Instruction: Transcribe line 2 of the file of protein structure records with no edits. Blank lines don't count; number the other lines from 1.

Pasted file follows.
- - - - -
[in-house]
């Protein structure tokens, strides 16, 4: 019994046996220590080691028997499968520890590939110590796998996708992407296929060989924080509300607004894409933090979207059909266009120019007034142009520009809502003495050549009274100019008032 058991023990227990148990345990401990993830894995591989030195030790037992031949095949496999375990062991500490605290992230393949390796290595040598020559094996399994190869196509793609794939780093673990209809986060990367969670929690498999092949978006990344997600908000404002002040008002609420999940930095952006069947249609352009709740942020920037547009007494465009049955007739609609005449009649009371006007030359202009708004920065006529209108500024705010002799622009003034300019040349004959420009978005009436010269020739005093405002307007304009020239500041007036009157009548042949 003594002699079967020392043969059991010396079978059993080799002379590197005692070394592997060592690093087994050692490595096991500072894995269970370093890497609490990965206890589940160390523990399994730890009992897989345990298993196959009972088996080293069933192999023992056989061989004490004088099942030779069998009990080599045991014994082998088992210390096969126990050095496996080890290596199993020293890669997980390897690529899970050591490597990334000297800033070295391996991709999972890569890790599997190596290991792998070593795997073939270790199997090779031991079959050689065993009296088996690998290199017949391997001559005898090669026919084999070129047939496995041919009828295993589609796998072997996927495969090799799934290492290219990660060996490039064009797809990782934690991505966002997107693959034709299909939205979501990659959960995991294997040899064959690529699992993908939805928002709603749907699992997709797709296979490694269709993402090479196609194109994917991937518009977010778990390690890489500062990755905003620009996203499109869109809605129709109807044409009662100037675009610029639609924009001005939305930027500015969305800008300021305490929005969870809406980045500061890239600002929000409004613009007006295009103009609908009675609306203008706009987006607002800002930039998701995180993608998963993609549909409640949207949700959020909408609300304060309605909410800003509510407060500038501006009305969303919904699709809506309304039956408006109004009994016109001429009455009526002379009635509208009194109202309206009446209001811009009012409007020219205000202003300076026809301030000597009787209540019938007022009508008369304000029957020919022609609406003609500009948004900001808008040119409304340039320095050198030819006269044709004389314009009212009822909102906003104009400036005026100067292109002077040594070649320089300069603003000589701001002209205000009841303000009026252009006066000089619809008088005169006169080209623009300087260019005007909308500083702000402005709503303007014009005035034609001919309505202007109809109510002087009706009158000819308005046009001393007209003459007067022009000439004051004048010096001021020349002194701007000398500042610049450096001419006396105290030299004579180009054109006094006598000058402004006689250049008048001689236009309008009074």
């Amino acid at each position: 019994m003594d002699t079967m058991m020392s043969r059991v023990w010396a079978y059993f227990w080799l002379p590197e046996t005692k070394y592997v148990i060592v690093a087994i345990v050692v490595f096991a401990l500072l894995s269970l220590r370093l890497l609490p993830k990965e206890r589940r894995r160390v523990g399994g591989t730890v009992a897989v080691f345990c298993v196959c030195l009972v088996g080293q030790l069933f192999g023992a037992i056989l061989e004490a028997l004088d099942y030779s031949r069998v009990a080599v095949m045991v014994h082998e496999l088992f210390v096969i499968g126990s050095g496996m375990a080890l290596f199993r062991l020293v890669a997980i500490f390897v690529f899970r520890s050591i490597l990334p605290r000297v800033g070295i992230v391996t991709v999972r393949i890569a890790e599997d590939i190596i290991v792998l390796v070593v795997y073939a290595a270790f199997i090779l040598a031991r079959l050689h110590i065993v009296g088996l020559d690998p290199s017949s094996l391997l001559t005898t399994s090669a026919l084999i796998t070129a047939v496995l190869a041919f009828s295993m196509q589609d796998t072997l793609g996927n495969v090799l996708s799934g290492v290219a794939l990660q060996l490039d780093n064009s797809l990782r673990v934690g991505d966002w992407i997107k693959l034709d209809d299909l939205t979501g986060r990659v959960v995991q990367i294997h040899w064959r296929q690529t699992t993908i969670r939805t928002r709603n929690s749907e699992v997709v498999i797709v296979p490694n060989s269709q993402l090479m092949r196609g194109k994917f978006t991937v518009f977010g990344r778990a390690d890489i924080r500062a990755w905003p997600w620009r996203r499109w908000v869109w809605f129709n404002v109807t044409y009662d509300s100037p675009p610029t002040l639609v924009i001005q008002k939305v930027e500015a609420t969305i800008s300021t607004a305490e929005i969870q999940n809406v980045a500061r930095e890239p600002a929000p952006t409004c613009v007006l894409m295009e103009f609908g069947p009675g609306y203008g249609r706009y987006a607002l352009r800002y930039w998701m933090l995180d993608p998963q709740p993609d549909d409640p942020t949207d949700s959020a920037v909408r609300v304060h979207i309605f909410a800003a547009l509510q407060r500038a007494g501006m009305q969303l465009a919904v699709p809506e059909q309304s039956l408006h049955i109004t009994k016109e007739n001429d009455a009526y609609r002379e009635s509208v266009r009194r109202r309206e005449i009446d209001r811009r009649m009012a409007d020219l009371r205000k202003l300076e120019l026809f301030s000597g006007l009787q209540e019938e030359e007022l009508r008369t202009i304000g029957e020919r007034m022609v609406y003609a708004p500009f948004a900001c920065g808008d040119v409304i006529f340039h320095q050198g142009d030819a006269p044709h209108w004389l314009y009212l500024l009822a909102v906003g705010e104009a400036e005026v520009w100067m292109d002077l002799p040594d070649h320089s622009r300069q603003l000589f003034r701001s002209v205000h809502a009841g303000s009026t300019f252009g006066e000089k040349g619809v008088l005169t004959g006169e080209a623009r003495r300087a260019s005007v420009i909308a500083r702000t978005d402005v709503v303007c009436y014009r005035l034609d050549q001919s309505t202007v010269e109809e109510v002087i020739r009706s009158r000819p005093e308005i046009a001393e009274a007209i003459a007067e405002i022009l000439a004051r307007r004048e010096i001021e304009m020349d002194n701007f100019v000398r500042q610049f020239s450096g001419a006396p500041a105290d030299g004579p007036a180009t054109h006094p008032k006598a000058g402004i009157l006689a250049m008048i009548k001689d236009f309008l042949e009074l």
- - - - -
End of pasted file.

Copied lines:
């Protein structure tokens, strides 16, 4: 019994046996220590080691028997499968520890590939110590796998996708992407296929060989924080509300607004894409933090979207059909266009120019007034142009520009809502003495050549009274100019008032 058991023990227990148990345990401990993830894995591989030195030790037992031949095949496999375990062991500490605290992230393949390796290595040598020559094996399994190869196509793609794939780093673990209809986060990367969670929690498999092949978006990344997600908000404002002040008002609420999940930095952006069947249609352009709740942020920037547009007494465009049955007739609609005449009649009371006007030359202009708004920065006529209108500024705010002799622009003034300019040349004959420009978005009436010269020739005093405002307007304009020239500041007036009157009548042949 003594002699079967020392043969059991010396079978059993080799002379590197005692070394592997060592690093087994050692490595096991500072894995269970370093890497609490990965206890589940160390523990399994730890009992897989345990298993196959009972088996080293069933192999023992056989061989004490004088099942030779069998009990080599045991014994082998088992210390096969126990050095496996080890290596199993020293890669997980390897690529899970050591490597990334000297800033070295391996991709999972890569890790599997190596290991792998070593795997073939270790199997090779031991079959050689065993009296088996690998290199017949391997001559005898090669026919084999070129047939496995041919009828295993589609796998072997996927495969090799799934290492290219990660060996490039064009797809990782934690991505966002997107693959034709299909939205979501990659959960995991294997040899064959690529699992993908939805928002709603749907699992997709797709296979490694269709993402090479196609194109994917991937518009977010778990390690890489500062990755905003620009996203499109869109809605129709109807044409009662100037675009610029639609924009001005939305930027500015969305800008300021305490929005969870809406980045500061890239600002929000409004613009007006295009103009609908009675609306203008706009987006607002800002930039998701995180993608998963993609549909409640949207949700959020909408609300304060309605909410800003509510407060500038501006009305969303919904699709809506309304039956408006109004009994016109001429009455009526002379009635509208009194109202309206009446209001811009009012409007020219205000202003300076026809301030000597009787209540019938007022009508008369304000029957020919022609609406003609500009948004900001808008040119409304340039320095050198030819006269044709004389314009009212009822909102906003104009400036005026100067292109002077040594070649320089300069603003000589701001002209205000009841303000009026252009006066000089619809008088005169006169080209623009300087260019005007909308500083702000402005709503303007014009005035034609001919309505202007109809109510002087009706009158000819308005046009001393007209003459007067022009000439004051004048010096001021020349002194701007000398500042610049450096001419006396105290030299004579180009054109006094006598000058402004006689250049008048001689236009309008009074």